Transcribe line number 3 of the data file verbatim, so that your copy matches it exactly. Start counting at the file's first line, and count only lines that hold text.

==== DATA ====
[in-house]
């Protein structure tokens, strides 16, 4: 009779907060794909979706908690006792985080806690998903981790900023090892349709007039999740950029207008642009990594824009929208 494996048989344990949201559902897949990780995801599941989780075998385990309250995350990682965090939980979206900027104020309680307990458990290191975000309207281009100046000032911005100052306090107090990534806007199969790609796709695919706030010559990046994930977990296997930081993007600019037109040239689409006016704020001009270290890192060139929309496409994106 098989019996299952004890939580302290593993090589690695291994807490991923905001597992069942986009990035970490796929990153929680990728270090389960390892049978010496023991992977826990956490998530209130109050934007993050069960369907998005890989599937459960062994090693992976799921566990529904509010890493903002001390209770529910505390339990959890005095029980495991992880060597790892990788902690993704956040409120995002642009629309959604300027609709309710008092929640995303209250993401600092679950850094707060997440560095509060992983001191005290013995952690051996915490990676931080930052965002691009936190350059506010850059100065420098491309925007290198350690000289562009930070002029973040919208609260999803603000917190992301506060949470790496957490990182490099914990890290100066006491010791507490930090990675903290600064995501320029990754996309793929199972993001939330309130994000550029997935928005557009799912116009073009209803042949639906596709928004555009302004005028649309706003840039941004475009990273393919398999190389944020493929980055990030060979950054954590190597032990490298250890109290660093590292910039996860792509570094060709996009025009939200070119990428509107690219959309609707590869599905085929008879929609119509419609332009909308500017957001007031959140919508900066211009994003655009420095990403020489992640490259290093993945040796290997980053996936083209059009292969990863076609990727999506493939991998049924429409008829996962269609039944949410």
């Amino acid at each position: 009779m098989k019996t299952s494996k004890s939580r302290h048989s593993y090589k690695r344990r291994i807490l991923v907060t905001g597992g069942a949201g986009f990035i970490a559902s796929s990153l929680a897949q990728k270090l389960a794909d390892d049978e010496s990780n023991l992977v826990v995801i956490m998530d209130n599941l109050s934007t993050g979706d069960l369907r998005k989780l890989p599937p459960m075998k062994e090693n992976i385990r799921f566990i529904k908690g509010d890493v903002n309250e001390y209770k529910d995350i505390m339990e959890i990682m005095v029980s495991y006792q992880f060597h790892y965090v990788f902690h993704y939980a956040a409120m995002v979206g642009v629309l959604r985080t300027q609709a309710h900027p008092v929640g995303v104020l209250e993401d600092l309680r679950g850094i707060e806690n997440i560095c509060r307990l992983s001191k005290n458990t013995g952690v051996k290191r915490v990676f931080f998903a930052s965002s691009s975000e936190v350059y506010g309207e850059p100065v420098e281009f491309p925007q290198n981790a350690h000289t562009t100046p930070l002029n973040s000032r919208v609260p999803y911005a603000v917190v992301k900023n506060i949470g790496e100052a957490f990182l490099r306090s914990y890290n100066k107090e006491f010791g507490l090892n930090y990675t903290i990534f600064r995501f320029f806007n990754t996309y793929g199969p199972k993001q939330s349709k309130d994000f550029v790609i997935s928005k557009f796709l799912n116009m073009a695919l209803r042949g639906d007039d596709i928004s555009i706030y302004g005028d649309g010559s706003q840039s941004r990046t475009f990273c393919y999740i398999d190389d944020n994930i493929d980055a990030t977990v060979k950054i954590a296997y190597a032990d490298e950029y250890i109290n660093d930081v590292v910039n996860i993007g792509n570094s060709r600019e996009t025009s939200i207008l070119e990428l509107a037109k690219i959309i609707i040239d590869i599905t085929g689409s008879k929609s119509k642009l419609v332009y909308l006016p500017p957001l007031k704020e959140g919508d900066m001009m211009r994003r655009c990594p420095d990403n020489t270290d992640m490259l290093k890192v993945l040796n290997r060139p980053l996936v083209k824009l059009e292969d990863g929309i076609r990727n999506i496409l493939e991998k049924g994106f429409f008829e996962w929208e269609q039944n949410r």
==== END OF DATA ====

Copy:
């Amino acid at each position: 009779m098989k019996t299952s494996k004890s939580r302290h048989s593993y090589k690695r344990r291994i807490l991923v907060t905001g597992g069942a949201g986009f990035i970490a559902s796929s990153l929680a897949q990728k270090l389960a794909d390892d049978e010496s990780n023991l992977v826990v995801i956490m998530d209130n599941l109050s934007t993050g979706d069960l369907r998005k989780l890989p599937p459960m075998k062994e090693n992976i385990r799921f566990i529904k908690g509010d890493v903002n309250e001390y209770k529910d995350i505390m339990e959890i990682m005095v029980s495991y006792q992880f060597h790892y965090v990788f902690h993704y939980a956040a409120m995002v979206g642009v629309l959604r985080t300027q609709a309710h900027p008092v929640g995303v104020l209250e993401d600092l309680r679950g850094i707060e806690n997440i560095c509060r307990l992983s001191k005290n458990t013995g952690v051996k290191r915490v990676f931080f998903a930052s965002s691009s975000e936190v350059y506010g309207e850059p100065v420098e281009f491309p925007q290198n981790a350690h000289t562009t100046p930070l002029n973040s000032r919208v609260p999803y911005a603000v917190v992301k900023n506060i949470g790496e100052a957490f990182l490099r306090s914990y890290n100066k107090e006491f010791g507490l090892n930090y990675t903290i990534f600064r995501f320029f806007n990754t996309y793929g199969p199972k993001q939330s349709k309130d994000f550029v790609i997935s928005k557009f796709l799912n116009m073009a695919l209803r042949g639906d007039d596709i928004s555009i706030y302004g005028d649309g010559s706003q840039s941004r990046t475009f990273c393919y999740i398999d190389d944020n994930i493929d980055a990030t977990v060979k950054i954590a296997y190597a032990d490298e950029y250890i109290n660093d930081v590292v910039n996860i993007g792509n570094s060709r600019e996009t025009s939200i207008l070119e990428l509107a037109k690219i959309i609707i040239d590869i599905t085929g689409s008879k929609s119509k642009l419609v332009y909308l006016p500017p957001l007031k704020e959140g919508d900066m001009m211009r994003r655009c990594p420095d990403n020489t270290d992640m490259l290093k890192v993945l040796n290997r060139p980053l996936v083209k824009l059009e292969d990863g929309i076609r990727n999506i496409l493939e991998k049924g994106f429409f008829e996962w929208e269609q039944n949410r």